Last week’s HIT Standards Committee Implementation Workgroup hearing “Real World Experiences Working with Meaningful Use,” sponsored by the Office of the National Coordinator for Health Information Technology (ONC) culled together voices from around the country to share what’s really going on with the meaningful use of electronic health records (EHRs). Lisa Levine, M.P.H., vice president-operations, Family Health Center of Worcester, Mass. shared her thoughts on her panel “Implementation Support – Regional Extension Centers,” as well as some insight into the special path that community health centers must tread toward meaningful use.
Healthcare Informatics: What did you find most interesting about the Implementation Workgroup hearing?
Lisa Levine, M.P.H.: What was nice to hear is that there were lots of other people that were nervous about meaningful use Stages 2 and 3 as I was. What I found most interesting was how different each state experience was. Each of us had a different experience and view of the REC [regional extension center] and the whole implementation strategy. When you’re coming at it from the point-of-care, you know the broader framework of the HITECH [The Health Information Technology for Economic and Clinical Health] Act and meaningful use, but your actual experience is built on the REC in your state. So, I had this assumption that they all operated the same way. And what I found was there was a lot of individuality. There is a whole difference in charges for enrollment. Our REC [the Boston-based Massachusetts eHealth Institute, a division of the Massachusetts Technology Collaborative] charges $800 for specialists and $600 for primary care providers. The physician that was sitting next to me from Arizona [Dan Nelson, Desert Ridge Family Practice, Phoenix, Ariz.] said the Arizona REC charges nothing for primary care providers. And the enrollment charge for the RECs appeared to be part of their long-term sustainability strategy.
The other thing I found interesting is there seemed to be different vetting processes. There was some discussion about if you could have a preferred vendor list and the implementation optimization organizations, and again, there didn’t seem to be a huge agreement or consistency state to state. And there was discussion around if it made sense to have as many vendors as you could fit on a list, or do you try to narrow it a little? I believe the gentleman from the ONC [Mat Kendall, Director, Office of Provider Adoption Support, Office of the National Coordinator] said there was a feeling in the ONC there should be vendor agnosticity [sic] in the way RECs were choosing [vendors].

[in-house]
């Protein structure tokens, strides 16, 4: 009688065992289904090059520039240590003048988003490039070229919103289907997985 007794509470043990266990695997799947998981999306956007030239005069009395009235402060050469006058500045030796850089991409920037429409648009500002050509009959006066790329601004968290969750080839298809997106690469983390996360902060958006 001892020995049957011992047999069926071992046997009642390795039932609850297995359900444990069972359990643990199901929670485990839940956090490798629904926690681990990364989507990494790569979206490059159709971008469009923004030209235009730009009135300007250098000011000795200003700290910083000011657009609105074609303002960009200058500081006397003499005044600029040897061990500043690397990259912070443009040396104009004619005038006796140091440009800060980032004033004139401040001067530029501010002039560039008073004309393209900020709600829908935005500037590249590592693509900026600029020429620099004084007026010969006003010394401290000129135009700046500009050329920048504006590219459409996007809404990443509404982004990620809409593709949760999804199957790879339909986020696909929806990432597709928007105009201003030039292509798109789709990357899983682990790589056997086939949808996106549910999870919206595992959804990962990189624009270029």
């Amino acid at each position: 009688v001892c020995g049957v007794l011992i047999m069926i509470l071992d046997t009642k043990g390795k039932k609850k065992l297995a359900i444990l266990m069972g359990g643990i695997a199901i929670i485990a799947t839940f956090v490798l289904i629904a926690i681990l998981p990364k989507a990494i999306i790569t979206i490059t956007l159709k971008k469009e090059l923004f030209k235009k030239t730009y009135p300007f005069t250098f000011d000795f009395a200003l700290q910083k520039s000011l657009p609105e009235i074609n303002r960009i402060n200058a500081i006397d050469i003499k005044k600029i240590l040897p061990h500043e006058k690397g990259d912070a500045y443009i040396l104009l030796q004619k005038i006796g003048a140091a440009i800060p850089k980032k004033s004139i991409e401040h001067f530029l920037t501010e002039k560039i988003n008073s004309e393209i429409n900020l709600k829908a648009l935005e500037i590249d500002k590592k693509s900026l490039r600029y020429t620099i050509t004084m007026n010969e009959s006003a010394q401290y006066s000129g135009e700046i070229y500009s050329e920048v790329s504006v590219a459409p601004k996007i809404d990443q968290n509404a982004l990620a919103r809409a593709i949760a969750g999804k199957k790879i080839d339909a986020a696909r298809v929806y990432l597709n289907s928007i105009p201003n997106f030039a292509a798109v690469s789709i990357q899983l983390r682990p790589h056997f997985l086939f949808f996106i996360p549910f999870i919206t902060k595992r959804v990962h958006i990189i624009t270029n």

HCI: What kind of workforce initiatives would you want to see coming out of your REC and implementation optimization organization to help out with the HIT professional shortage?
Levine: I’d like to see some of the RECs develop some kind of a job training program, somehow working with the community colleges and universities. People don’t necessarily think of community health centers when they think of job opportunities, especially in information technology. Sometimes if you train at a place, it can make you realize that they are really good places to work. For the health centers it becomes a nice recruitment stream. Especially in Massachusetts, it’s very hard for us to compete on a salary level when we’re competing with some systems in our state with some very deep pockets.
HCI: Can you talk a little bit about the hindsight of your EHR implementation? You spoke in your testimony about wishing you had had a full-time, on-site dedicated project manager and a faster implementation strategy.